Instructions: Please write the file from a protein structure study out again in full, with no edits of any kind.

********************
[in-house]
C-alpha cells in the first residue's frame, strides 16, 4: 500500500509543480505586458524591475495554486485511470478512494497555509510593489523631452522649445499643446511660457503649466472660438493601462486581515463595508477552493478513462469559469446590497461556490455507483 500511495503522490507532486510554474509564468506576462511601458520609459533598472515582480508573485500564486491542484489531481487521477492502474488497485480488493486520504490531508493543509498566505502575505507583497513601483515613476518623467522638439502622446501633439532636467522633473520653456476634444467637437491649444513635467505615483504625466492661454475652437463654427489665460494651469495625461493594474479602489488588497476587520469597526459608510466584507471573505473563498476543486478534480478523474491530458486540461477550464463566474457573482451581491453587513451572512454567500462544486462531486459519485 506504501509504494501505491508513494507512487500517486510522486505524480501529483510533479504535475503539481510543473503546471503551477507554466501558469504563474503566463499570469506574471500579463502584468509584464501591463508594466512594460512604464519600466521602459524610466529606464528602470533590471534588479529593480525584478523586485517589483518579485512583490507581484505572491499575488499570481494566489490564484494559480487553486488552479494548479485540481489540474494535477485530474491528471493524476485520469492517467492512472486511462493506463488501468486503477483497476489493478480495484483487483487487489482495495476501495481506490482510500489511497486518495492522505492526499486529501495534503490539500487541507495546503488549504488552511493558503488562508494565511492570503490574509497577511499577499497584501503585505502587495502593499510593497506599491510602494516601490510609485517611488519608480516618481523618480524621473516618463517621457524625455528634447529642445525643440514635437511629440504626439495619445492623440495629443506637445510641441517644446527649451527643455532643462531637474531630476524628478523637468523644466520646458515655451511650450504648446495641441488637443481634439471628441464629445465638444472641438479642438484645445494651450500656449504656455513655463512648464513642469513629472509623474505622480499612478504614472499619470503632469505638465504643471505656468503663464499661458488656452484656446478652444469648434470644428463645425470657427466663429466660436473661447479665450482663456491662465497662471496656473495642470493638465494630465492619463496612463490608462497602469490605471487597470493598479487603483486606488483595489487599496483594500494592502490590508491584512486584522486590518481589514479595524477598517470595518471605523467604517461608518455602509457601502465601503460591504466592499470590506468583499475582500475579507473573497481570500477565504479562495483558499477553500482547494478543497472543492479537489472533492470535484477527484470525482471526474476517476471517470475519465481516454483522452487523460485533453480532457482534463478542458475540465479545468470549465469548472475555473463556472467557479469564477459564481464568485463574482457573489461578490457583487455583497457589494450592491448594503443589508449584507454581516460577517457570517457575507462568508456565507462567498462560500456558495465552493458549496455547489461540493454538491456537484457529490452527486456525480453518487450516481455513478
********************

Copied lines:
[in-house]
C-alpha cells in the first residue's frame, strides 16, 4: 500500500509543480505586458524591475495554486485511470478512494497555509510593489523631452522649445499643446511660457503649466472660438493601462486581515463595508477552493478513462469559469446590497461556490455507483 500511495503522490507532486510554474509564468506576462511601458520609459533598472515582480508573485500564486491542484489531481487521477492502474488497485480488493486520504490531508493543509498566505502575505507583497513601483515613476518623467522638439502622446501633439532636467522633473520653456476634444467637437491649444513635467505615483504625466492661454475652437463654427489665460494651469495625461493594474479602489488588497476587520469597526459608510466584507471573505473563498476543486478534480478523474491530458486540461477550464463566474457573482451581491453587513451572512454567500462544486462531486459519485 506504501509504494501505491508513494507512487500517486510522486505524480501529483510533479504535475503539481510543473503546471503551477507554466501558469504563474503566463499570469506574471500579463502584468509584464501591463508594466512594460512604464519600466521602459524610466529606464528602470533590471534588479529593480525584478523586485517589483518579485512583490507581484505572491499575488499570481494566489490564484494559480487553486488552479494548479485540481489540474494535477485530474491528471493524476485520469492517467492512472486511462493506463488501468486503477483497476489493478480495484483487483487487489482495495476501495481506490482510500489511497486518495492522505492526499486529501495534503490539500487541507495546503488549504488552511493558503488562508494565511492570503490574509497577511499577499497584501503585505502587495502593499510593497506599491510602494516601490510609485517611488519608480516618481523618480524621473516618463517621457524625455528634447529642445525643440514635437511629440504626439495619445492623440495629443506637445510641441517644446527649451527643455532643462531637474531630476524628478523637468523644466520646458515655451511650450504648446495641441488637443481634439471628441464629445465638444472641438479642438484645445494651450500656449504656455513655463512648464513642469513629472509623474505622480499612478504614472499619470503632469505638465504643471505656468503663464499661458488656452484656446478652444469648434470644428463645425470657427466663429466660436473661447479665450482663456491662465497662471496656473495642470493638465494630465492619463496612463490608462497602469490605471487597470493598479487603483486606488483595489487599496483594500494592502490590508491584512486584522486590518481589514479595524477598517470595518471605523467604517461608518455602509457601502465601503460591504466592499470590506468583499475582500475579507473573497481570500477565504479562495483558499477553500482547494478543497472543492479537489472533492470535484477527484470525482471526474476517476471517470475519465481516454483522452487523460485533453480532457482534463478542458475540465479545468470549465469548472475555473463556472467557479469564477459564481464568485463574482457573489461578490457583487455583497457589494450592491448594503443589508449584507454581516460577517457570517457575507462568508456565507462567498462560500456558495465552493458549496455547489461540493454538491456537484457529490452527486456525480453518487450516481455513478